Michael Johnson Associate Editor
July 1, 2008
Photos By: Dale Amy

Horse Sense: Of the 5,100 Cobras built in 1993, including 107 Cobras Rs, there were only 448 black-on-black models. Erik's is number 2,250. Like many'93 Cobras, Erik's has never been driven in the rain or snow-we're sure it's been washed, though, which means it has been wet-nor has it ever been left in a parking lot. "Every portion of the car is clean enough to eat off of. Period," Erik says. Does that mean we can put our lunch from Wendy's on the roof?

"This is the absolute last of the breed, and it doesn't get any cleaner or newer than this," Erik Radzins says. Normally such bravado would be met with more sarcasm than a Dane Cook performance. However, when you've been around and seen as many Mustangs as we have, we can say Erik's synopsis is rather accurate. When we saw his '93 Cobra in person at the '07 World Ford Challenge in Indy, we were blown away by its cleanliness. As far as Fox Mustangs go, we'd be hard-pressed to find one as original and preserved as his Cobra. The icing on the cake is that the car is tastefully modified as well.

Prior to buying this Cobra, Erik had what many of us would consider the perfect job. He worked in development at ProCharger and on the tech lines to help those in need of installation tips. As such, his Mustangs and his buddies' cars took advantage of ProCharger's best offerings to fill that need for speed. Throughout the years, we've been able to sample the company's finest, including Erik's '97 Cobra in the '05 King of the Street competition where the car finished a strong Second. Built with fellow ProCharger employee Dorian Comeau, it was one car we wanted in our garage. It was equally at home going through the drive-thru as it was on the dragstrip.

The exterior of Erik's Cobra is about as stock as stock can get. With just more than 30,000 miles on the car, the paint is still original, and the wheels are in perfect shape. We don't know if his bet is still up for negotiations, but not too long ago Erik offered $100 to anyone who could find a dent or ding in the body-he should be glad he doesn't work with us! Speaking of stock, we're so used to seeing lowered Mustangs that Erik's Cobra almost looks strange with its stock ride height. However, he says the car is as quiet as new Mustang when being driven, something most of us aren't accustomed to for sure. Since the Cobra has always been stored in a climate-controlled environment, all the trim and window moldings are flawless. "And the astray door works just fine," Erik says, kicking 80 percent of Fox Mustang owners in the teeth.

At a dragstrip back home in Kansas, Erik was warned not to run any quicker than 11.99 since the car didn't have a rollcage. What did he do? When the lights dropped, he let the Cobra creep a few feet to trip the clocks, counted to three, and let the hammer fly for a 14.1 at 135-mph pass, and he still beat the import in the other lane. Unfortunately, the track tech staff wasn't amused.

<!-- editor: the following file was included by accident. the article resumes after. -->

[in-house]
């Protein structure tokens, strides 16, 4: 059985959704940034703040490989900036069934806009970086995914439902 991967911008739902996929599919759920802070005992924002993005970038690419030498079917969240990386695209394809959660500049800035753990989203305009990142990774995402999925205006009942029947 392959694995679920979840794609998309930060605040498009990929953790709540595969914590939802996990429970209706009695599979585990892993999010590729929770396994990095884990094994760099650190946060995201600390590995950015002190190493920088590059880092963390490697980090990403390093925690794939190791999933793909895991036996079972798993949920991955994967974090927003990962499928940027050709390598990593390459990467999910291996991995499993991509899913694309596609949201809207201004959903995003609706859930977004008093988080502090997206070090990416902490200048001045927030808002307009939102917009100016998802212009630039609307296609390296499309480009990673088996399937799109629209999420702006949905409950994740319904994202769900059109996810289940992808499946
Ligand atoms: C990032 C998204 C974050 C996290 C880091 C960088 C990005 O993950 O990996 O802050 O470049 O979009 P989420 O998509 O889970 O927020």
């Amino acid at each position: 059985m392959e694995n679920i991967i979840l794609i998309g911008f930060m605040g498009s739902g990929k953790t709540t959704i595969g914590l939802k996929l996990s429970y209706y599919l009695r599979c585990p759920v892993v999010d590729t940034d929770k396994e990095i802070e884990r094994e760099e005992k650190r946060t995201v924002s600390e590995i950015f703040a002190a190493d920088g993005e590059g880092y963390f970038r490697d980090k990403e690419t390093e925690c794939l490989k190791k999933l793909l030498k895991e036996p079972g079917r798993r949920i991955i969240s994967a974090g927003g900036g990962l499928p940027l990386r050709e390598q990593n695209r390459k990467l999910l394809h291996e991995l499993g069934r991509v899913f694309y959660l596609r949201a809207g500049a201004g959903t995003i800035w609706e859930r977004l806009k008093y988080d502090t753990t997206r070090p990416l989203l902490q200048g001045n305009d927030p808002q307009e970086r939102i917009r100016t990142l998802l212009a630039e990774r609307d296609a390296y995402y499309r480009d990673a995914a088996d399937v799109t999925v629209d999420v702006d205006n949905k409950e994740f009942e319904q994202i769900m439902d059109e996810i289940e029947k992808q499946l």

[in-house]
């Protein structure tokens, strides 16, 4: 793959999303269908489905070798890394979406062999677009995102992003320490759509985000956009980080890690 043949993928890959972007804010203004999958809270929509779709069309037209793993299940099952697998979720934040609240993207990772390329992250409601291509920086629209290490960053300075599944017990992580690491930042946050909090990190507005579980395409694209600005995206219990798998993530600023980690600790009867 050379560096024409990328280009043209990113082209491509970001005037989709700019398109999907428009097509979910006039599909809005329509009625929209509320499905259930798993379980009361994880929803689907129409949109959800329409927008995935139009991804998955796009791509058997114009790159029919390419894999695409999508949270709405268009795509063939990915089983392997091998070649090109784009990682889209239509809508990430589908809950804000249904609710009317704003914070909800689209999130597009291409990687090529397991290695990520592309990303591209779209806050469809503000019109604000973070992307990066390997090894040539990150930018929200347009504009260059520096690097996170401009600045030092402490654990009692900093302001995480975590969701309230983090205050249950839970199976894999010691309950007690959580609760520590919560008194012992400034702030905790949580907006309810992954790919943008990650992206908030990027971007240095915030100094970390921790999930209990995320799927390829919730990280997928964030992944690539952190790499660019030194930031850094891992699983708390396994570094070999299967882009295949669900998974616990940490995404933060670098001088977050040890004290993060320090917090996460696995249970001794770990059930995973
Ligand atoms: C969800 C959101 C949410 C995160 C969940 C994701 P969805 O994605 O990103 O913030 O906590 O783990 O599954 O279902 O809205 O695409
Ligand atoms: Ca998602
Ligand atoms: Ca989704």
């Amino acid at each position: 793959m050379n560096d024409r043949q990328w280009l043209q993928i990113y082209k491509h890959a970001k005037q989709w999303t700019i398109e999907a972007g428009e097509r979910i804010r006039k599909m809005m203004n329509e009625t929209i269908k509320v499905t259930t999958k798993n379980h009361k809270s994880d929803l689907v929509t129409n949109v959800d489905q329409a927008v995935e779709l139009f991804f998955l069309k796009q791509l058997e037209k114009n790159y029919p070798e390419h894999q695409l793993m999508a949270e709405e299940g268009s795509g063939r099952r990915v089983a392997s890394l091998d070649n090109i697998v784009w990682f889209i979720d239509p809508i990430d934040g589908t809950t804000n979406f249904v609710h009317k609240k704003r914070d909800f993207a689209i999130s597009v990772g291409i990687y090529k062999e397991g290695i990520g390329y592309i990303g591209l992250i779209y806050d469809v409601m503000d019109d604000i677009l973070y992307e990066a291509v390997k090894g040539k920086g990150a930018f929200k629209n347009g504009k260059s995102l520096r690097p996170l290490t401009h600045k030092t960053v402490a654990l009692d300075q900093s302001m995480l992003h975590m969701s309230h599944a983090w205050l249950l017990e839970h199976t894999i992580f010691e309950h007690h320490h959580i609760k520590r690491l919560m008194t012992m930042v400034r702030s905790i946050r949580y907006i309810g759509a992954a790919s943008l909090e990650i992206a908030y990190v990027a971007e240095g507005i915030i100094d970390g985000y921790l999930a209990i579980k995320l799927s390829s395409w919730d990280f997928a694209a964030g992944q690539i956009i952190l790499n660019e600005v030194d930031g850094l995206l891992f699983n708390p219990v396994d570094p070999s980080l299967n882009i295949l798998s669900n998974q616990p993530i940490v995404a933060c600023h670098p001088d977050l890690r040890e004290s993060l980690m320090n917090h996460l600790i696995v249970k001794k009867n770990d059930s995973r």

In 2004, Erik and Dorian started House of Boost, which is what we would describe as an after-hours speed shop, to amuse themselves outside of ProCharger's confines. This side project allowed the guys to dabble with other boosted applications- not just those from ProCharger's home office. At the same time, Erik and Dorian were able to focus on their mechanical ideas for boosted applications and do their own research and development. Even while at ProCharger, Erik and Dorian loved to be involved in House of Boost installations that involved other manufacturers, but there was a certain awkwardness in doing so. Anything they did at House of Boost carried with it an underground connotation.

"I loved my job at ProCharger," Erik says. "The company was great to me." However, as time went on, House of Boost gained momentum, as well as a following beyond that of its humble beginnings. It was time to either punt or go for it.

Around May 2007, Erik, Dorian, and graphic artist/Web developer Shaun Friesen decided to go for it and broke from their regular jobs to go full-time with House of Boost. "All three of us had to make sacrifices to open the shop," Erik says. He sold his Lightning, the aforementioned Cobra, and a custom Suzuki TL1000R motorcycle so he could still afford his daily Taco Bell intake, get House of Boost up and running, and purchase the '93 Cobra seen here. (Every time we talk to Erik during lunch hours, we have to hold so he can place his order for the border's finest.)

In addition to Erik, Dorian, and Shaun, a private investor helped procure an actual shop-new construction in Lenexa, Kansas, not far from Erik's Mission, Kansas, hometown. The boys put the brakes on their careers to build the House of Boost into the go-to place for custom cars and trucks for consumers and manufacturers alike. The goal is to become the Midwest's version of West Coast Customs (California) and Unique Autosports (New York). Erik, Dorian, and Shaun hope to make House of Boost a household name.